Pauline Marois and her problem with English

The PQ leader must fight against elitist bilingual opponents in her own party

PQ et bilinguisme

Pauline Marois's leadership of the Parti Québécois is a first in more ways than one. She is, of course, the first woman to lead a major political party in Quebec. She is also the first PQ leader not to be perfectly comfortable speaking English.
René Lévesque spoke English fluently, having grown up in the English-speaking town of New Carlisle and spending the Second World War in Europe with American troops. Although bilingual, neither Robert Bourassa nor Claude Ryan had his ease and fluency in English.
Jacques Parizeau evidently enjoyed using the British English he picked up at the London School of Economics, while Bourassa, a Harvard man, spoke his English adequately, without any style or apparent pleasure.

Jean Charest raised the Liberal standard considerably, but Lucien Bouchard and Bernard Landry were not impressed. (And I'm pretty sure Charest doesn't speak Spanish or Latin as Landry does!)
At the federal level, with the notable exception of Pierre Elliott Trudeau, the Liberal leaders speak even worse English than their provincial counterparts. Jean Chrétien carefully cultivated his non-threatening image with a heavily accented pea-soup English while Stéphane Dion has the bookish accent of someone who learned the language by reading, not talking. Their Bloc opponent Gilles Duceppe's English, while it would've been considered mediocre in Quebec City, was paradoxically more than good enough by the standards set by Quebec federal politicians.
Brian Mulroney and Paul Martin spoke easily in French and English, but they are anglophones.
The current situation, with Pauline Marois speaking considerably less English than the fluent Jean Charest, is the exception, not the norm.
Marois is under attack these days for suggesting that the Quebec education system should make sure that all children are functionally bilingual when they graduate from high school. She demanded that English be taught from the first grade on, and even that some form of immersion be created, by teaching geography and history in English, for example.
As expected, the cowardly right of the independence movement opposed the plan violently. More frighteningly, some intellectual elites, such as author and playwright Victor-Lévy Beaulieu used the T-word. Treason.
VLB, as he is known, certainly speaks English. He just published a 1,000-page essay on James Joyce, one of the most notoriously difficult writers in the English language.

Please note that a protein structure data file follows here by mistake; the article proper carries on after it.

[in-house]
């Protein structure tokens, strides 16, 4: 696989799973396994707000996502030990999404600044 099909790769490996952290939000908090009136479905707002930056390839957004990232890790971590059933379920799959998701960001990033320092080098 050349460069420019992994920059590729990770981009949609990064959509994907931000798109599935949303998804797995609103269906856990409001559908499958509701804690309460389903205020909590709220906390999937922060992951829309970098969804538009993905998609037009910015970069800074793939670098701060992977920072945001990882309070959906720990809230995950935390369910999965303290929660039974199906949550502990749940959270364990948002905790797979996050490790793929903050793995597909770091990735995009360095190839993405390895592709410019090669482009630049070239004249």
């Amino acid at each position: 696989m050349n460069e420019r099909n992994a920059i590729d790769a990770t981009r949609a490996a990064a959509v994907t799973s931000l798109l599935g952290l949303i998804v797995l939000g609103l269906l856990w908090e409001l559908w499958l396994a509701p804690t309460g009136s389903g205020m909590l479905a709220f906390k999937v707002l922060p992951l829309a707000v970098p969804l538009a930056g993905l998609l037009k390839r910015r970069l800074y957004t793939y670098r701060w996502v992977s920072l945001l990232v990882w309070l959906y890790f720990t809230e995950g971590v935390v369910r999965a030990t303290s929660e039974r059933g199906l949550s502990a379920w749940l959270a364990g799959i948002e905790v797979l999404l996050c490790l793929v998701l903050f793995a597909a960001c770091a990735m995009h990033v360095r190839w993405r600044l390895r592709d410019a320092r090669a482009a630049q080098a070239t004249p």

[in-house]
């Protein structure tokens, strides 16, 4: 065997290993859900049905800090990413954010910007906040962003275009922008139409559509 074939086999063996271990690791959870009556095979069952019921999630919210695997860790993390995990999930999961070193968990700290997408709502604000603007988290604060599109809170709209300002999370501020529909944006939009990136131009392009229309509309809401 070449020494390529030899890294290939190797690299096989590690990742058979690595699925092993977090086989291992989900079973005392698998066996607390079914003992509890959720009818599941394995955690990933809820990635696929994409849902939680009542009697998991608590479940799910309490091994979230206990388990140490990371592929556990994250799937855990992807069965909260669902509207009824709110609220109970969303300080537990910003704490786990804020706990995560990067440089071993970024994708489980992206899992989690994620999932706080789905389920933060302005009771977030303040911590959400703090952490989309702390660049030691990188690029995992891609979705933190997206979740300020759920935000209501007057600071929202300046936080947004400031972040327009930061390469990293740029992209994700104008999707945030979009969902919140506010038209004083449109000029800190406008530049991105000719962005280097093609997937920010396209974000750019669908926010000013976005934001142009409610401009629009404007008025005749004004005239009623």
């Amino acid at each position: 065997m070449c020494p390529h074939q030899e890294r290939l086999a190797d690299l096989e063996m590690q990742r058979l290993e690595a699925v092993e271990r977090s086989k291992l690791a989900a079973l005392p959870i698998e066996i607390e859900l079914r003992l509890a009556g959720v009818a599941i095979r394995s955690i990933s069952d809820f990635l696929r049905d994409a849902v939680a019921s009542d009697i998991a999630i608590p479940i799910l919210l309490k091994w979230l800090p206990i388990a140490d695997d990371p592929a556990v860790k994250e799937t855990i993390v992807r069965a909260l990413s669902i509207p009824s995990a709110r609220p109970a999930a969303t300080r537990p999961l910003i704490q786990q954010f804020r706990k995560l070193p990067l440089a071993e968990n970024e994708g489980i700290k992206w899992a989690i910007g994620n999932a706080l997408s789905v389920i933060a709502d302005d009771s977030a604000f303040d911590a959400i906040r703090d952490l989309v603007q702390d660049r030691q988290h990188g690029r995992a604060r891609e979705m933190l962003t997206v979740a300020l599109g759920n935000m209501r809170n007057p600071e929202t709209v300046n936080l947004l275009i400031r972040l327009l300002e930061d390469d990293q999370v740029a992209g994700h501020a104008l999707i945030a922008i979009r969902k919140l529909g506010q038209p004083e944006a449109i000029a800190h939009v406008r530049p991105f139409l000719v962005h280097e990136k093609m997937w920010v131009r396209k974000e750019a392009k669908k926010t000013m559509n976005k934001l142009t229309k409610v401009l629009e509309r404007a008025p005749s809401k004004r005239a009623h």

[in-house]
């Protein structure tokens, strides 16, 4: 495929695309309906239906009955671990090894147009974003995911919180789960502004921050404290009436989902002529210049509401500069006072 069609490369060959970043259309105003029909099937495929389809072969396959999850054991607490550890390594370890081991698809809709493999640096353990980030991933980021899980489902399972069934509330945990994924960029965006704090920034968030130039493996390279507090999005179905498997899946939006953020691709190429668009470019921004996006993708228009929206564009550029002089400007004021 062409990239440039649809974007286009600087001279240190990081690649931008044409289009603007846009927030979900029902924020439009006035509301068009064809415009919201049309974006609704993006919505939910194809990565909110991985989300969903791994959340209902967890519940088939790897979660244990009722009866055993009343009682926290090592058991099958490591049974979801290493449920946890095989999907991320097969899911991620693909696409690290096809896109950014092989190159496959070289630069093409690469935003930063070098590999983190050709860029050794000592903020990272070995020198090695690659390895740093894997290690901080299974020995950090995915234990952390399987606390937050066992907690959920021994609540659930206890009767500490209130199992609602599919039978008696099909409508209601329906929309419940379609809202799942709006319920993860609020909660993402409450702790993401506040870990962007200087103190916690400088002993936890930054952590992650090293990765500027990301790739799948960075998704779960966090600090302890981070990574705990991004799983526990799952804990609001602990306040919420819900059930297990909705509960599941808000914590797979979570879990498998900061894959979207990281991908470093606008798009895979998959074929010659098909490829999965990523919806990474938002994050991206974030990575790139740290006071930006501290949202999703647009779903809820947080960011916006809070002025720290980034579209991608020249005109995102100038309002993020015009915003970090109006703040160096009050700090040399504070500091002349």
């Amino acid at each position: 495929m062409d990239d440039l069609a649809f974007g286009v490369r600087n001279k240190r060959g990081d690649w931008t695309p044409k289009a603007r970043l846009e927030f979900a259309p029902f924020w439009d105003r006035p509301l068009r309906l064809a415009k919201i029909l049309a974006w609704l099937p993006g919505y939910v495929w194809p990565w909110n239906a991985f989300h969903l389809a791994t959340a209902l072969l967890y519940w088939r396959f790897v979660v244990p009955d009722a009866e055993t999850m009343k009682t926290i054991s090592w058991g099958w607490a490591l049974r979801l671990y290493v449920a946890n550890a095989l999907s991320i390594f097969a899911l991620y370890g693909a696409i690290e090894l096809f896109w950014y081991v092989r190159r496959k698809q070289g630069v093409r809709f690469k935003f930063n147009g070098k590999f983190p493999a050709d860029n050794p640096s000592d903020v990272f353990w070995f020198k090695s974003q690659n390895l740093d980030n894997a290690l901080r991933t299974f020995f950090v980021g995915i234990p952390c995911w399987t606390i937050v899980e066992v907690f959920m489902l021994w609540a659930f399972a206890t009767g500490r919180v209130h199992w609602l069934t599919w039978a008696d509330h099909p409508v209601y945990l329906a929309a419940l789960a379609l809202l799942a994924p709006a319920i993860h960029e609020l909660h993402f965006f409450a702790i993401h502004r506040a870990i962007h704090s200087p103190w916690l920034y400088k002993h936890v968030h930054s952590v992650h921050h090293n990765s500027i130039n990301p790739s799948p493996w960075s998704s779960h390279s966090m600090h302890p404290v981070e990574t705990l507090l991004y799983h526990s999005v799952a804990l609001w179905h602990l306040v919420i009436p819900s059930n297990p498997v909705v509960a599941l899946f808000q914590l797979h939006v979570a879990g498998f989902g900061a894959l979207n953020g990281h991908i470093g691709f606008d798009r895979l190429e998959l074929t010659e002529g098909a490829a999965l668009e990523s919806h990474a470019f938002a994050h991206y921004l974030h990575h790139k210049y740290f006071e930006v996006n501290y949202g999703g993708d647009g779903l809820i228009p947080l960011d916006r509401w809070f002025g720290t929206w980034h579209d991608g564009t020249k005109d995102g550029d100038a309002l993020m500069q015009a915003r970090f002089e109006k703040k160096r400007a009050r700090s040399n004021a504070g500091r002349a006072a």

Yet the knowledge of English has never diminished Beaulieu's commitment to independence or his passion for the French language.
The knowledge of English has never had a negative correlation with support for Quebec's independence or support for the protection of French. Support for independence rises in the francophone community with education level and income, both of which usually suggest some knowledge of English.
Nor does bilingualism diminish a students' ability to speak and write in their mother tongue. Many studies have demonstrated that the kids who go through the French-immersion program in the rest of Canada score better in English than those who go through the regular program!
The modern independence movement was born in Montreal's bilingual francophone intellectual community, inspired by hearing Martin Luther King and Gandhi speak about freedom, justice and liberty, in English.
Eighty to 90 per cent of young people in Scandinavian countries speak English. Yet they are still Swedes and Finns, still speak Swedish and Finnish and still play hockey, not football. If the Quebec school system could properly teach English to Quebec's youth, the English language CEGEPs and universities would not look so attractive to young people who want to practise the language.
By suggesting that the knowledge of English is dangerous for the people, that they are not ready or that it could threaten the integration of immigrants, Marois's elitist bilingual opponents like Beaulieu managed to demonstrate only that speaking English won't make you smarter either.

Georges Boulanger is a writer and truck driver. He blogs at
"Separatists for English Unite!"
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